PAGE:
Guitar String Gauge Explained

What is a guitar string gauge?

A guitar string’s gauge is the measurement of a string’s thickness or diameter. The thickness is measured in thousandths of an inch. So, a gauge 10 string has a thickness (diameter) of 10 thousandths of an inch.

So that you can get a feel for the sizes of individual string gauges, we have included a table showing the string diameters in imperial (inch) and metric (mm) for a typical set of regular light (10-46) strings . The smallest string has a diameter of approximately a quarter of a millimeter and the largest string is a little over 1.5 mm in diameter.


What are the “standard” string sets for guitar?

You could buy strings one at a time and hand pick the sizes for each of E, B, G, D, A, E. But to make it easier and cheaper, the string manufacturers have put together a range of “standard” sets. Problem is, each manufacturer has a slightly different definition of “standard”.

D’Addario “Standard” Electric Guitar String Sets

Super LightEXL120.
Regular LightEXL110.
Extra HeavyEXL148.
D’Addario “Standard” Electric Guitar String Sets

Ernie Ball “Standard” Electric Guitar String Sets

Super LightSuper Slinky.
Regular LightSlinky.
MediumPower Slinky.
HeavyNot Even Slinky
Magnum Slinky
Extra HeavyMammoth Slinky.012.016.024w.034.048.062
Ernie Ball “Standard” Electric Guitar String Sets

A closer look at D’Addario versus Ernie Ball

As “standard” electric guitar strings, these examples are both are made with a high carbon steel core and nickel-plated steel wrap wire. Keep in mind there are many variations of string construction beyond the scope of our discussion here. The variations include, round wound vs flat wound, coated versus uncoated, carbon steel versus stainless steel versus nylon (for classical/folk) versus catgut, single ball-end, double-ball end versus tied. I can feel another article or two coming on. . .

However, staying on track with our string gauge topic, if you compare the two tables above, you will notice:

  • There are slight differences between Ernie Ball and D’Addario offering’s. For example, the Medium D’Addario has a slightly heavier (larger) bottom E string.
  • Some gauges have a “w” and some have a “p” suffix. These represent “wound” and “plain” respectively. A wound string , is made up of central core wire and an outer wrap that is “wound” around the core. A plain string is a simple cylindrical wire or nylon. You can see the difference below.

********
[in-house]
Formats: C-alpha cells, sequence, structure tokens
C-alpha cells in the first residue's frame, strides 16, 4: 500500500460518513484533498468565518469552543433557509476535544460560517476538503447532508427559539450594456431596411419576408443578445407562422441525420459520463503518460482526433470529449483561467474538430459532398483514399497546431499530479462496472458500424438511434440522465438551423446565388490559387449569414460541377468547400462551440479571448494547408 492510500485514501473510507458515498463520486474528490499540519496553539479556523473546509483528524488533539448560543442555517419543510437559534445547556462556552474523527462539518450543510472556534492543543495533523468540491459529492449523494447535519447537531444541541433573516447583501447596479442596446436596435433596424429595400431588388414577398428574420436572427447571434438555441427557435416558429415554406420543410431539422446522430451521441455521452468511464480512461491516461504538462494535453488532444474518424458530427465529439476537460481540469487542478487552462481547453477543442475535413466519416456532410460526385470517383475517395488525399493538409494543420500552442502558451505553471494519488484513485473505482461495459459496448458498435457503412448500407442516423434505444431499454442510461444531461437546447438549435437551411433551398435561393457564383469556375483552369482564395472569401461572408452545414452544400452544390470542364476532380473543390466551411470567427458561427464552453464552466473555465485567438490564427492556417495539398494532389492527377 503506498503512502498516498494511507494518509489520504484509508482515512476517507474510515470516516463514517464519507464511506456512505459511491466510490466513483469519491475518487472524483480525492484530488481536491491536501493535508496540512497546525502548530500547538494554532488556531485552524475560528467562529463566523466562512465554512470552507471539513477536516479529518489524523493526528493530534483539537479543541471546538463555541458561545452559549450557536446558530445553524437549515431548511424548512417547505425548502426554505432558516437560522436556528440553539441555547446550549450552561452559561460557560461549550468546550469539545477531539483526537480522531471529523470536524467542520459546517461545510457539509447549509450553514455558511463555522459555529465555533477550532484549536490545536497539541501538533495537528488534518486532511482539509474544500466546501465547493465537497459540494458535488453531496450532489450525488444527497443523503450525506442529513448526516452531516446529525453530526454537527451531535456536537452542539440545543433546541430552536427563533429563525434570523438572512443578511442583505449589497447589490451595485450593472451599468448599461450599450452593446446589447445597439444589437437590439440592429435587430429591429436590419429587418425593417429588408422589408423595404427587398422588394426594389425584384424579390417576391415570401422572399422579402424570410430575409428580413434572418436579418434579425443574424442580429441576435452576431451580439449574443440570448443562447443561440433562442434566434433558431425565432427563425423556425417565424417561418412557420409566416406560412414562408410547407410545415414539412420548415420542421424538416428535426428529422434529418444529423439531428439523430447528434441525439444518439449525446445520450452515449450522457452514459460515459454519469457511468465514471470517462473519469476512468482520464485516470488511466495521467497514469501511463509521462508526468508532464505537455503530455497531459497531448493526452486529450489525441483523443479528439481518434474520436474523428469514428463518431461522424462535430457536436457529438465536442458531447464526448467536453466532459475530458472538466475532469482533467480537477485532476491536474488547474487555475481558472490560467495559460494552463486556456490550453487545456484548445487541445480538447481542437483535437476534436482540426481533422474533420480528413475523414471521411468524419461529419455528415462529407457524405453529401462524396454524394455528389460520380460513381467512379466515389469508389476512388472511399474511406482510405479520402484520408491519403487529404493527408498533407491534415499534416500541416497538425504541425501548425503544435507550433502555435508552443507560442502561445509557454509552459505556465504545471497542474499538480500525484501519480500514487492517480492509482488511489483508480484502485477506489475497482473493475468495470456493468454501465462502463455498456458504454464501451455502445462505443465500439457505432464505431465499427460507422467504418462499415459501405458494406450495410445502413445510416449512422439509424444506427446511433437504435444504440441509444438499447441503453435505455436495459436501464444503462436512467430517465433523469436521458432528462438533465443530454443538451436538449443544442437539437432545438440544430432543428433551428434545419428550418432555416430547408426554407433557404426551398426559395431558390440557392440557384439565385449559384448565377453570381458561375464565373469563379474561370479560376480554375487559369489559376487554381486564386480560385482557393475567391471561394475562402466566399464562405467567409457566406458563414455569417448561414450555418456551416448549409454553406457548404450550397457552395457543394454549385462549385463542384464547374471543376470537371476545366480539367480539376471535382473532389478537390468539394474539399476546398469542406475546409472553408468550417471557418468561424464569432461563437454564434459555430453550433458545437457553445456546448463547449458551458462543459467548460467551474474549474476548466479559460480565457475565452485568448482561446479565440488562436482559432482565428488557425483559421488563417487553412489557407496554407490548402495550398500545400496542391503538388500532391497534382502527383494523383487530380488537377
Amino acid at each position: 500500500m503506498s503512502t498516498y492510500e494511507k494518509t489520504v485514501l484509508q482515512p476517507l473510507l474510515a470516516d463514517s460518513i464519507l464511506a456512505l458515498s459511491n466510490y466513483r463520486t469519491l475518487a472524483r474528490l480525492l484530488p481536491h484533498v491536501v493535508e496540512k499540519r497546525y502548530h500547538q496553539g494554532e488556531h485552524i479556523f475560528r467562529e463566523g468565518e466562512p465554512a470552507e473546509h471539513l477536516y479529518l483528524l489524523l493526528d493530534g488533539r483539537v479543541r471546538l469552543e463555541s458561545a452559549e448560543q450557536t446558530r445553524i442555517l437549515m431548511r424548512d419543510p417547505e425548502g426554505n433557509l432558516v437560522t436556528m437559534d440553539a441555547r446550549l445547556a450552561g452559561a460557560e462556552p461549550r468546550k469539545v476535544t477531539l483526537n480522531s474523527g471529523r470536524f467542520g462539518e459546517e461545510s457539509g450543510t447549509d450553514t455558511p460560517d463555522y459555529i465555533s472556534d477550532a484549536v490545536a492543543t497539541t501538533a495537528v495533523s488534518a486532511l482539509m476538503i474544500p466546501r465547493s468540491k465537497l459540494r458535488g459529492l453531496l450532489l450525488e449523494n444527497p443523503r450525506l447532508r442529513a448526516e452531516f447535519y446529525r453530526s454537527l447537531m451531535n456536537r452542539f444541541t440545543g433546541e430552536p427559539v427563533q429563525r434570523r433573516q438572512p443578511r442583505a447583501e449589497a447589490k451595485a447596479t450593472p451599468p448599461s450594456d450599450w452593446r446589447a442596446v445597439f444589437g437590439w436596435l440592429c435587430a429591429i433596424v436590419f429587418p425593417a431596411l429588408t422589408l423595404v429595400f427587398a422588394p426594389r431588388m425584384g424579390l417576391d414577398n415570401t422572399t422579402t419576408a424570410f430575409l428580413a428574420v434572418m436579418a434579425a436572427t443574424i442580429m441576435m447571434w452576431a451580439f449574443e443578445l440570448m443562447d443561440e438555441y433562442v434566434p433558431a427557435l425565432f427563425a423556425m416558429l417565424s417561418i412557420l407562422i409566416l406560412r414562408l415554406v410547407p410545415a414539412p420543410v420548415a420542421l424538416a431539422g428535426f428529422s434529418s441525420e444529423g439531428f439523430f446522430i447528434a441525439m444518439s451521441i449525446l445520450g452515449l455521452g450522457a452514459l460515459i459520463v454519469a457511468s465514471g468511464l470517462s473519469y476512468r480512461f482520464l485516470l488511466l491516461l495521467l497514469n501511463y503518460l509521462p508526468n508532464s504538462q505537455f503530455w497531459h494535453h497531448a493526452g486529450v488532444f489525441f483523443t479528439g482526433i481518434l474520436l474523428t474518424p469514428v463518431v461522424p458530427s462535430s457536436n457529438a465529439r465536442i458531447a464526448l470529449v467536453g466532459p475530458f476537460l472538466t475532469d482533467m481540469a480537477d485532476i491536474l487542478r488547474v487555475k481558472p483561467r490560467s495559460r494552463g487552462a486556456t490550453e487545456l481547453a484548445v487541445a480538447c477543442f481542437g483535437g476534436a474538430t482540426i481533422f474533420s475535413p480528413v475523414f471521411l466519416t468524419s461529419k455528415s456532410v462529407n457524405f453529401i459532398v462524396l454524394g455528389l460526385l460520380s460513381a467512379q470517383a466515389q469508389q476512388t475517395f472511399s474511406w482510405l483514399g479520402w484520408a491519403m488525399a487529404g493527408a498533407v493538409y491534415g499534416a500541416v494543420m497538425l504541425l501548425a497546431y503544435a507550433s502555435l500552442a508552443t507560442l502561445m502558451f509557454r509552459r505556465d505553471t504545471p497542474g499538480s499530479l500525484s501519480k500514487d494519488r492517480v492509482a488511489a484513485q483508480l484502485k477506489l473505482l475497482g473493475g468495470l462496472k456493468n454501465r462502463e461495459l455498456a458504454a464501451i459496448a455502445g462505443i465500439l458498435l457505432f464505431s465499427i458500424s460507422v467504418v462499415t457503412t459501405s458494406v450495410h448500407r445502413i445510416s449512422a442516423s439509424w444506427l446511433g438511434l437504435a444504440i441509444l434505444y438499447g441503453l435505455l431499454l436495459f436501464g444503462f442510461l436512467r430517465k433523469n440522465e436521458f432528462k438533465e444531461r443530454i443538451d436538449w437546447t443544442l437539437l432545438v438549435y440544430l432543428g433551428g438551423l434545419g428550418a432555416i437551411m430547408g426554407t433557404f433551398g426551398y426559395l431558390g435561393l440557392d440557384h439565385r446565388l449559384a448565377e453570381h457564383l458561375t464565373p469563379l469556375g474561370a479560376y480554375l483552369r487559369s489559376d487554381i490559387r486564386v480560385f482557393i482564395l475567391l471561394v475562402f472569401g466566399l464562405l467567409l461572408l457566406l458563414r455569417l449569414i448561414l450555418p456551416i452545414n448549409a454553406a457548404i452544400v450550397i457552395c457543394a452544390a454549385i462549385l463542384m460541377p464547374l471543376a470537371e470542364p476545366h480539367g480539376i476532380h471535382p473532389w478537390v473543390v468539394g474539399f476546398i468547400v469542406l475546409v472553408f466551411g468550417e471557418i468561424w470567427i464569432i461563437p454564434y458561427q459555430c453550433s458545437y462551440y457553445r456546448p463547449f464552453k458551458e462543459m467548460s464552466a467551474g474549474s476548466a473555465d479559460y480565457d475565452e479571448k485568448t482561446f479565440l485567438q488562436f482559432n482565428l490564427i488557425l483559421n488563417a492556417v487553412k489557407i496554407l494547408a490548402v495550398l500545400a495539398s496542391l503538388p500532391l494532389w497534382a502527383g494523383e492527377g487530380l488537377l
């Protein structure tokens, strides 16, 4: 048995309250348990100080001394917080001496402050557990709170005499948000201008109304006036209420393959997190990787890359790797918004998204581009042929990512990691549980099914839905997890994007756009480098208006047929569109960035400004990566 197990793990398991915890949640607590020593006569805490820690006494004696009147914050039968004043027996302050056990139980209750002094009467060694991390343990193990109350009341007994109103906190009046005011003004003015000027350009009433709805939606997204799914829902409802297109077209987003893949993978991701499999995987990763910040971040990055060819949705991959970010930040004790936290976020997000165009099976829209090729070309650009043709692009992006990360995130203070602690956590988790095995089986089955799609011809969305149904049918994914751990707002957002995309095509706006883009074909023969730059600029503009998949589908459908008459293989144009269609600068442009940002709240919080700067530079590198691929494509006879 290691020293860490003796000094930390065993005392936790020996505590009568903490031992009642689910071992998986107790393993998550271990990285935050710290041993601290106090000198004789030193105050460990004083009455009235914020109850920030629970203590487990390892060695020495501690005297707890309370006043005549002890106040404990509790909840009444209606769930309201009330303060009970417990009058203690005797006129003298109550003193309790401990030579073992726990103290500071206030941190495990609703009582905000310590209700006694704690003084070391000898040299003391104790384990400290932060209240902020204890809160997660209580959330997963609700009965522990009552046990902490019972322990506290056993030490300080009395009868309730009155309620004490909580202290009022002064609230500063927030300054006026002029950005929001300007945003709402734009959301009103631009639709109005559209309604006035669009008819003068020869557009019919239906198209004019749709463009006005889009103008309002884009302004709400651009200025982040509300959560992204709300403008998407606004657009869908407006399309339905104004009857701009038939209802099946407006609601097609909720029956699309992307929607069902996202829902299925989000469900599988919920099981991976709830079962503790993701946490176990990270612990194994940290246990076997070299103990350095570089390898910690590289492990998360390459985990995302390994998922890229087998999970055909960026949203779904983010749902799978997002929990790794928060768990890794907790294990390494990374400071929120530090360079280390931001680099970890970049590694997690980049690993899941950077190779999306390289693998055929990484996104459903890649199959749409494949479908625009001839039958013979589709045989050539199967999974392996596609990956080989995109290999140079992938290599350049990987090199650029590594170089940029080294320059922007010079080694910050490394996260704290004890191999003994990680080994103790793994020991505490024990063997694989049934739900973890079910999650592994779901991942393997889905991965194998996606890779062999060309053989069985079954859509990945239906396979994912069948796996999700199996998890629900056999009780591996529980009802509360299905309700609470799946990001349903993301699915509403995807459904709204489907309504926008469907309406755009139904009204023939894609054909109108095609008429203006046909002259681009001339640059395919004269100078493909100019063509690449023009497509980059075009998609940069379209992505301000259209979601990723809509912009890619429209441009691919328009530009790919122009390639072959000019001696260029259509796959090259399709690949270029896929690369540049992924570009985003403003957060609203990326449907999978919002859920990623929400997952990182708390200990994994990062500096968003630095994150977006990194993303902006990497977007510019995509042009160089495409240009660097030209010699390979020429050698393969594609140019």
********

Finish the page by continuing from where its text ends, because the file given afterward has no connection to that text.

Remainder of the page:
Wound string (on left) versus plain string

The table above shows two Ernie Ball Heavy sets (12-56), one with a wound G and one with a plain G. So, it is worth looking closely at the gauge specification before you purchase.

A human hair is between 0.0007-0.007 inch. (Bionumbers database)
So, we calculate that a set of guitar strings made of human hair could be Extra Extra Super Light (1-7) gauge.
It is claimed that human hair was actually used as guitar string windings over gut core or spun into thicker gauge. (

Is Ernie Ball better than D’Addario for Electric Guitar String Sets?

This is where is gets complicated. To answer this question, we need to look at more than just string gauge. . .and we need to determine what “better” means for you. What is more important to you – tone, longevity, feel, brand loyalty, the sound of your favourite guitarist, compatibility with your rig (amp, effects pedals, room acoustics), product availability or price?

Enough of the technical stuff, which string gauge is best (for me)?

When thinking about string gauge, consider that a heavier gauge generally . . .

  • requires more tension through your guitar
  • achieves a more bolder sound
  • requires stronger (more calloused) fingers
  • requires more finger strength to achieve crisp fretting and to bend notes

So, the answer is, it depends.


This article has taken a look at guitar string gauges. For simplicity, we restricted the conversation to electric guitar strings but the principles are the same for acoustic, bass or uke. The main take-aways are:

  • A guitar string gauge is measured in thousands of an inch and a “Regular Light (10-46)” set of strings will vary in diameter from .010 inch to .046 inch
  • You can buy individual strings and put together your own set, but why bother as you can get a ready-made (cheaper) full set of strings to meet most playing requirements
  • Each manufacturer offers an extensive range of pre-selected string sets ranging from Super Light through to Extra Heavy but they may vary slightly in gauge or windings
  • Aside from the “standard” range, each manufacturer has “specialist” sets suitable for different situations such as jazz, metal, drop-tuning and so on
  • When selecting a string, there is much more to consider other than gauge
  • it is probably best to try different brands and gauges until you find one that works for you. Experiment a bit but make sure you have the “right” string for your guitar. People have been known to buy a tie-on nylon strings for an acoustic guitar requiring ball-ends. Oops!

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